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Tar Island facility located at the Athabaska Oil Sands north of Fort McMurray, Ab., on Aug. 31/2010.  The Fort McMurray-Athabasca riding should be an easy Tory win, but the foreign worker program decision has tightened the race. (Kevin Van Paassen/The Globe and Mail)

Tar Island facility located at the Athabaska Oil Sands north of Fort McMurray, Ab., on Aug. 31/2010.  The Fort McMurray-Athabasca riding should be an easy Tory win, but the foreign worker program decision has tightened the race.

(Kevin Van Paassen/The Globe and Mail)

Federal Liberals aim for big upset in Fort McMurray-Athabasca by-election Add to ...

Fort McMurray, the heart of the oil sands, is hardly a hotbed in Canadian politics. The riding had the lowest voter turnout in Canada – 40.3 per cent in 2011 – and Conservatives have regularly won huge victories.

However, Fort McMurray-Athabasca is up for grabs again on Monday, one of four by-elections – and a real race is shaping up.

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With the help of Justin Trudeau, former prime minister Paul Martin and former deputy prime minister Anne McLellan, the Liberals are making a push in the riding. Party insiders now expect they have an outside shot – still unlikely, they concede – of victory.

Changes to the temporary foreign worker (TFW) program and a lack of federal infrastructure funding have stoked unrest in the riding, the Liberal candidate Kyle Harrietha says. Meanwhile, the community has surged in size over the past decade, making Fort McMurray the type of urban centre where Liberals tend to fare better.

The race evokes that of the Manitoba riding of Brandon-Souris, a Nov. 25, 2013, by-election in which the Liberals did well – particularly in the City of Brandon – falling just 389 votes short of winning a long-time Conservative stronghold. A similar trajectory is shaping up in Fort McMurray, where the Conservatives got 72 per cent of the vote in 2011.

“I’ll let the voters decide if I have a chance,” Mr. Harrietha said. “… I’ve gotten a great response at the doors from people who really do want to see political change with their federal representation, and we’ll see what the results are on election day.”

It’s a sprawling riding with low turnout: just 2,659 voters cast an advance ballot in Fort McMurray-Athabasca, the lowest of any of the four ridings being decided on Monday, Elections Canada said. Conservative candidate David Yurdiga, who declined interview requests, is the deputy reeve of Athabasca County, which lies along the southern edge of the riding. Mr. Harrietha is from Fort McMurray.

The Liberals are pouring resources into the riding, where they earned just 10 per cent of the vote in 2011. Mr. Trudeau has visited three times. Audrey Poitras, president of the Métis Nation of Alberta, said she has spoken with Mr. Martin and Ms. McLellan over the past week – an apparent push to woo Métis support in a riding that includes a substantial Métis population. (Mr. Harrietha, the Liberal candidate, is the general manager of a Fort McMurray Métis organization, though not Métis himself.)

“For us, it’s about having someone there who will work with us. We don’t ask for things to be handed out, we want to work with people. We want to contribute to what’s going on in our communities … in that riding, we do have a person who has worked very well with the Métis community, Kyle Harrietha,” Ms. Poitras said, later adding: “I’ve certainly talked with Anne McLellan and Paul Martin. Of course, they’re as interested as anyone else in making sure we get a person [elected] that’s going to work with everyone.”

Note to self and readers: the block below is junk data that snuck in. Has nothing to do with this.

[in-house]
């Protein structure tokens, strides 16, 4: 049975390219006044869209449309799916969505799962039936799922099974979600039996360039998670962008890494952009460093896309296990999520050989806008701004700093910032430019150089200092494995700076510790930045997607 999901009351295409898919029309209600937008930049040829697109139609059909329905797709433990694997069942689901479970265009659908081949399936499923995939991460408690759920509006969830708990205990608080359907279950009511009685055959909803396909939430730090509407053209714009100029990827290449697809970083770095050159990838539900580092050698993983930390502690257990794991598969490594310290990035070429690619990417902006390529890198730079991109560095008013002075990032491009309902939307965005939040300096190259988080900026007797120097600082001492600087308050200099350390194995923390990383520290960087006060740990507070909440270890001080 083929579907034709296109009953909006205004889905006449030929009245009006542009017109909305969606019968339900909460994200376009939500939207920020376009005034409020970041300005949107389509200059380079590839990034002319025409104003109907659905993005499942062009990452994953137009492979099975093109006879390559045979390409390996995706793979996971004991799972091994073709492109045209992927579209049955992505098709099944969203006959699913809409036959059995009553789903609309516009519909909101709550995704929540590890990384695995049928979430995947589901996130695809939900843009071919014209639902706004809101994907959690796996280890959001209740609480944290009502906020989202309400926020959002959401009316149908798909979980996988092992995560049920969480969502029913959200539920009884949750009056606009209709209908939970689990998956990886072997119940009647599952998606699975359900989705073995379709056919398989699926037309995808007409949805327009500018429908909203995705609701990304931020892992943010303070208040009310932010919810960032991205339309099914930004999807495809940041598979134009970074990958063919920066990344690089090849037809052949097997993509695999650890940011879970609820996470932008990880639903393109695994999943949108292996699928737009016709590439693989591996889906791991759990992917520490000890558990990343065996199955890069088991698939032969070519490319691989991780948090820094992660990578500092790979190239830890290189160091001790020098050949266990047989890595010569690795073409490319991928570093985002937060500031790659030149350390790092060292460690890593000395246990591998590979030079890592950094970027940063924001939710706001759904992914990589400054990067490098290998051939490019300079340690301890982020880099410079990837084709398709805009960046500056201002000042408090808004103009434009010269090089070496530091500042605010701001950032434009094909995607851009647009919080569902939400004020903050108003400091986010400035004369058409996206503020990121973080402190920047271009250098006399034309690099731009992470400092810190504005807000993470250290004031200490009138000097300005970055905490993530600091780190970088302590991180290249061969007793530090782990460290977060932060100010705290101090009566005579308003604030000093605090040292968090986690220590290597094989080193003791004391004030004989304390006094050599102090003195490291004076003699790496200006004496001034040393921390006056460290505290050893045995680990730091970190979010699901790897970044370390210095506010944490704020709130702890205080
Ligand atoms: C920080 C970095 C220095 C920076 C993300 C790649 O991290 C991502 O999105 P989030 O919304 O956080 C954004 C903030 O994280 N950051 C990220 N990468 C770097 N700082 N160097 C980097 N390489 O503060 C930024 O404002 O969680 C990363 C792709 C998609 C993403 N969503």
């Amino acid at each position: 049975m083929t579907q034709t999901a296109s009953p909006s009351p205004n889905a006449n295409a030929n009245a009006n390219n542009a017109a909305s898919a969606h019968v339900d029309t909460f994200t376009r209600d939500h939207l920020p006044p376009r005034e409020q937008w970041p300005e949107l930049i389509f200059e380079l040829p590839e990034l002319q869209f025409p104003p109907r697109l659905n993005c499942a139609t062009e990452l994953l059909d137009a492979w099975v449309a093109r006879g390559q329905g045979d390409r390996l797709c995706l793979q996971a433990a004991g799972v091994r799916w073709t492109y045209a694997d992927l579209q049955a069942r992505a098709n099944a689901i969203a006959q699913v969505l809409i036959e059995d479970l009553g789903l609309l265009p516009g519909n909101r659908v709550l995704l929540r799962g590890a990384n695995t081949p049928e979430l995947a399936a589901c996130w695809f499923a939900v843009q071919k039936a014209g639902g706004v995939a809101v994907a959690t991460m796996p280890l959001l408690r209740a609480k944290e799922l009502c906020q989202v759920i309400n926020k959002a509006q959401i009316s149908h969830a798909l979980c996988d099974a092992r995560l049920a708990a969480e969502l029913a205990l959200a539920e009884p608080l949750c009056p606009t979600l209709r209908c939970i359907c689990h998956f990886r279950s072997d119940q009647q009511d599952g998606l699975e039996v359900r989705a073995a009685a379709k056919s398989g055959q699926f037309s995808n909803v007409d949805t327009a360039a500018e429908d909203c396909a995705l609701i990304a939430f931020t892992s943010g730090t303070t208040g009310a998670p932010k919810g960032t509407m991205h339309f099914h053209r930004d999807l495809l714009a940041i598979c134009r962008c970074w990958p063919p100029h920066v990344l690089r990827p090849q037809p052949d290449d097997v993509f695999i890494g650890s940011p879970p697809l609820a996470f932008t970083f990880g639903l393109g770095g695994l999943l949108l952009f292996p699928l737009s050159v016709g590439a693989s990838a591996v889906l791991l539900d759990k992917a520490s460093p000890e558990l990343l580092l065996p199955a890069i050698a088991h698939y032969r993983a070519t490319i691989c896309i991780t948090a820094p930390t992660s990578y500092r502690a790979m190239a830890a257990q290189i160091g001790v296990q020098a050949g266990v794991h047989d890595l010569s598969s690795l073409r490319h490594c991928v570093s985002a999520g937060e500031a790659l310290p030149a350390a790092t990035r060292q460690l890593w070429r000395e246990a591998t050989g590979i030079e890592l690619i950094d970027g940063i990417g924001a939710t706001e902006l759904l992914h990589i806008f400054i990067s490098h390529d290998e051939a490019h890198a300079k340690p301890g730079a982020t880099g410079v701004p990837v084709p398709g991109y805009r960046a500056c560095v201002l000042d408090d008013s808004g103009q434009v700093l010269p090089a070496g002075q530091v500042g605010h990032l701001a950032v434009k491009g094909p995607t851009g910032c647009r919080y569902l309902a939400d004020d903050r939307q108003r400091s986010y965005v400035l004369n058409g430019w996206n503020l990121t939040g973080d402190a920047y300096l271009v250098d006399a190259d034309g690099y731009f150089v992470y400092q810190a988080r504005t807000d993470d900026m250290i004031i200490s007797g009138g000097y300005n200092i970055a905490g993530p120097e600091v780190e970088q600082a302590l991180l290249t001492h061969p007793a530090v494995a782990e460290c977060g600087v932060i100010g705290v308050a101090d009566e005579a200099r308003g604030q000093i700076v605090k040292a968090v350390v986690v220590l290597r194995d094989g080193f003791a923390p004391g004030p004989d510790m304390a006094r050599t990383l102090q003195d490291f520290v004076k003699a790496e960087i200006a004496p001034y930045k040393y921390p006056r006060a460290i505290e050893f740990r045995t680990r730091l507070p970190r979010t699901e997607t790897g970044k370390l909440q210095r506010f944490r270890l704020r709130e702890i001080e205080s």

Mr. Yurdiga’s campaign website focuses on his experience as a consultant, entrepreneur and municipal politician, saying he has “a strong understanding of the individual needs and interests of each town and community” in the riding.

Mr. Harrietha has criticized the Conservatives for ignoring the infrastructure needs of Fort McMurray. “It’s pretty clear they take this area for granted, and my plan [if elected] is to be a very squeaky wheel and try to convince this government to start treating these as real communities, and not just work camps,” he said.

Mr. Trudeau’s media blitz in the riding focused largely on the TFW program, saying in more than one interview it’s the federal government’s most “anti-Alberta” policy in decades. In one interview with Fort McMurray’s Country 93.3 radio station, he compared the race to Brandon-Souris.

“It was a transformation,” he said. “I think it really made a lot of people take notice that there is a choice now. People don’t have to feel taken for granted by the Conservatives. We can send a very, very clear message by getting out on Monday and voting for the Liberal Party.”

By the numbers

According to a 2012 municipal census report, the overall population for the Regional Municipality of Wood Buffalo increased by 14.5 per cent, from 104,338 in 2010 to 116,407 in 2012. Among residents who identified Canada as their country of origin, 56.2 per cent are from Alberta. Other top provinces include Newfoundland and Labrador (15.2 per cent) and Ontario (7.8 per cent) and British Columbia (6.5 per cent).

Regional Municipality of Wood Buffalo

2012 total population: 116,407

Growth between 2007 and 2012: 32.1%

Overall growth since 2000: 124.5%

Fort McMurray

2012 total population: 72,944

Growth between 2007 and 2012: 11.5%

Overall growth since 2000: 71.2%

Project Accommodation (Work Camps)

2012 total population: 39,271

Average annual growth rate between 2000 and 2012: 17.1%

Source: woodbuffalo.ab.ca

With a report from Bill Curry

 

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